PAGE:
Friday, 26 August 2011

Sign Here

I would not want to describe the paperwork that goes with University life as something out of
Terry Gilliam's Brazil or Yes Minister.

It would be ill-advised: I haven't completed this month's NGS/B/11347/2(a) (permission to use ironic over-exaggeration within a blog) and submitted it to the appropriate authorities.

Depending on how deeply your institution loves its paperwork, there will be forms to be complete when claiming travel costs, or buying a new HPC system, or obtaining a replacement biro. Inevitably, somebody else needs to sign these forms to show that there has been due diligence and that the trip to Didcot, million pound compute cluster or cheap plastic pen are fully justified.

Somebody else isn't just anybody. When you present your form to the powers-that-be, the powers-that-be will carefully compare the signature with their collection of scribbles from the great-and-the-good.

Only when you have the right name in the right place on the right form will you will receive a new pen and a firm lecture about being more careful in future.

As we have said on a number of occasions, grid security is built on chains of trust. It also relies on the right signature being used in the right place. In our case, these are digital signatures represented by X.509 certificates rather than the spiders-web-on-acid scrawl of a senior University manager.

A certificate in your local list of trusted certificates - typically in /etc/grid-security/certificates - can be accompanied by a file defining its signing-policy. You can see some examples of signing policy files in the UK eScience Certification Authority pages on the website.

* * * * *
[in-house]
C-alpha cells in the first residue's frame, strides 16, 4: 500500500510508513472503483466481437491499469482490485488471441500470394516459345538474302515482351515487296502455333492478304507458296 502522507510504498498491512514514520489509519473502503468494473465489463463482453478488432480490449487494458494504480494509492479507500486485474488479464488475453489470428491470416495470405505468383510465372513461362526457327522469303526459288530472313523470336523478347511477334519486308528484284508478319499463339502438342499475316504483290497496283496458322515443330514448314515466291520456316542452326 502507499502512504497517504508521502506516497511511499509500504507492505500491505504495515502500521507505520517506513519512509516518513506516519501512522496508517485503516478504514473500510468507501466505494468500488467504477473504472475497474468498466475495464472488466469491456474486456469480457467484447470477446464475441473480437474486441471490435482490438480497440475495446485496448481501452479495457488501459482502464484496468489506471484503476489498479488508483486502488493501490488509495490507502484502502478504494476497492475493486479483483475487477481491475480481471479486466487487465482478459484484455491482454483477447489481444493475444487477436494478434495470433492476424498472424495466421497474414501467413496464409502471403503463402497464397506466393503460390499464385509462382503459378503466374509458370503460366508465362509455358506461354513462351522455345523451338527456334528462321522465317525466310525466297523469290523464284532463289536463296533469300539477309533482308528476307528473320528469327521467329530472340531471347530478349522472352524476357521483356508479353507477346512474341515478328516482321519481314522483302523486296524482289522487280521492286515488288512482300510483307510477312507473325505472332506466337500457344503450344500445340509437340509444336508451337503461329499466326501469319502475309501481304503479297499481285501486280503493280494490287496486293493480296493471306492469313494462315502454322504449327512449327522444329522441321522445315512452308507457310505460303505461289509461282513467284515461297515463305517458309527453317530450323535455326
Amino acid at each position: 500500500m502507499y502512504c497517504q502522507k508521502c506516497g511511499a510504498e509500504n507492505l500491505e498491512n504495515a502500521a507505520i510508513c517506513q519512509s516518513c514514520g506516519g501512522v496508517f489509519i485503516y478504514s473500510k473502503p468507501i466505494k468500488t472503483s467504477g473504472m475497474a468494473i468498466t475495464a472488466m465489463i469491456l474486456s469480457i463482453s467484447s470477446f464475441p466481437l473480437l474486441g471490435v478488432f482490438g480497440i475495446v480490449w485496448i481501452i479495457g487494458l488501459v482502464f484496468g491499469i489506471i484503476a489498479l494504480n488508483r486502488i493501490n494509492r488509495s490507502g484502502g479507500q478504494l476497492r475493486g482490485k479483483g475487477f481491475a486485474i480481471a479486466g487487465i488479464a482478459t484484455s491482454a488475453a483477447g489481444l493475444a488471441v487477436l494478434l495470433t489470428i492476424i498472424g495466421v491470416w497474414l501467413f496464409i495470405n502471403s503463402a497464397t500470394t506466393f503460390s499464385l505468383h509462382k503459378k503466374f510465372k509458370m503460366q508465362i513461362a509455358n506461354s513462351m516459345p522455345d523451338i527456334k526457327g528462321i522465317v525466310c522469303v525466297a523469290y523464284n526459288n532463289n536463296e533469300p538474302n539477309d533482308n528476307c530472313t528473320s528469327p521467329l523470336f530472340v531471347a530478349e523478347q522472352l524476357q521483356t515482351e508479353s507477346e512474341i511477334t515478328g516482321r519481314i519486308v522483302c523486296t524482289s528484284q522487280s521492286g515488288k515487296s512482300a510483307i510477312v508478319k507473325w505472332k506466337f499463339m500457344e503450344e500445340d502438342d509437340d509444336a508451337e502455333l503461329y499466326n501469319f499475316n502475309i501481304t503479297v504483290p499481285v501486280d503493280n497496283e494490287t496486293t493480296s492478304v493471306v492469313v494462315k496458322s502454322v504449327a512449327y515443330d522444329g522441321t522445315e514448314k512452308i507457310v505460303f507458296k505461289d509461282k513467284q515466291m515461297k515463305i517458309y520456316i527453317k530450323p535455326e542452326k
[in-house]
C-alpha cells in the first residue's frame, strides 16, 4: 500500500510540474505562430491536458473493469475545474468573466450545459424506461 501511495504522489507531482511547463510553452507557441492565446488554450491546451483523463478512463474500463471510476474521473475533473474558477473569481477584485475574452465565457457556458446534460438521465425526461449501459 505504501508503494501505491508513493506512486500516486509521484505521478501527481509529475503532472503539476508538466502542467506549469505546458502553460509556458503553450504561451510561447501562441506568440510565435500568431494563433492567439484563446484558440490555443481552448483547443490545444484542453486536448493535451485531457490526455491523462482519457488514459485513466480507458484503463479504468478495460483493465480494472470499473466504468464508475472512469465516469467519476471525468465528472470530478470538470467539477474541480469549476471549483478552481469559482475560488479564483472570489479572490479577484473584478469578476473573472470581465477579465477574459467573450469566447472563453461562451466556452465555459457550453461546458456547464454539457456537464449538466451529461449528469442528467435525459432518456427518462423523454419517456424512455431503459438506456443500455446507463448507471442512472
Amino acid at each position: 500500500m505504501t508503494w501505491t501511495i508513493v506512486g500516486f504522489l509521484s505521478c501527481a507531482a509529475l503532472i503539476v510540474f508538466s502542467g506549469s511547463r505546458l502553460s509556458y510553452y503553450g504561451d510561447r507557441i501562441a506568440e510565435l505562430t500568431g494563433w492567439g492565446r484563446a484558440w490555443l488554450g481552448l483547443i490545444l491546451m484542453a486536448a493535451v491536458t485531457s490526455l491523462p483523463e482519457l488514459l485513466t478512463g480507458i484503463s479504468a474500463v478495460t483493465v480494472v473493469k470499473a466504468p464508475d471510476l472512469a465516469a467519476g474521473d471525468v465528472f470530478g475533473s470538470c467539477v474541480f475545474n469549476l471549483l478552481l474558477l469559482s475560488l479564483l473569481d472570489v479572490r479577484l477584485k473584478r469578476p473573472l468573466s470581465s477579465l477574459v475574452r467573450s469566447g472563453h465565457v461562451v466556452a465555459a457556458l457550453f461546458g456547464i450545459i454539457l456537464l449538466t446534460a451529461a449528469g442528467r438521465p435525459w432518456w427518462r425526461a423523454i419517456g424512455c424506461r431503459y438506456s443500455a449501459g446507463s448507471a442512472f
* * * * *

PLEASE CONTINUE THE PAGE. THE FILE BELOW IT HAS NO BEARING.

The signing policy is particularly influential at the very far end of the chain of trust: the root certificates. The private key associated with root certificates are kept in a Very Safe Place and are taken out only to sign the certificates of Certification Authorities (CAs).

CAs sign the certificates for the rest of us. The UK has two CA's - the main eScience CA and a SARoNGS CA.

Over the last weeks, thanks to the efforts of the dragon-slayers at the Software Sustainability Institute, we finally found out why certificates from our 'SARoNGS' CA were being rejected by the NGS's Workload Management Service.

There was nothing wrong with the certificates themselves.

The SSI developers quickly identify problems with the SARoNGS Certificate Revocation List (CRL) - a list of known-bad certificates that CA's should distribute.

SARoNGS certificates are designed to be short-lived - they expire before anyone gets a chance to do something bad with them - and the revocation list is empty. But all revocation lists - even empty ones - have expiry dates and ours had, unfortunately, gone stale.

Updating the CRL was comparatively easy but it did not solve the problem. The root cause of turned out to be the root certificate's signing policy.

The problem is that there are two signing policies - depending on whether you consider SARoNGS certificates acceptable.

SARoNGS certificates can be obtained using only a UK academic username and password whereas a full eScience certificates requires photo ID and a visit to your local Registration Authority.

The International Grid Trust Federation (IGTF) is responsible for ensuring that certificates are being created and managed in a trust-worthy way. It has strict rules on what constitutes sufficient proof of a users identity and - not to put too fine a point on it - an academic username and password are simply not good enough.

So the signing policy within the IGTF's bundle of UK eScience certificate information does not currently match the version we distribute. The IGFT version will not permit the eScience root to sign for the SARoNGS CA.

The root cause was a misplaced update that installed the IGTF version of the eScience root signing-policy - rather than the NGS's own.

We should have had the 'IGTF+' certificates - a modified version of the IGTF's certificate collection maintained by the NGS blogs' very own Jens Jensen, and incorporating the NGS's signing policy and some additional certificates.

The IGTF+ certificates are available in a number of formats from Jens's avowedly Web-1.0 certificate repository webpage.

[With thanks to James Perry, Steve Crouch and Rob Baxter of the Software Sustainability Institute]

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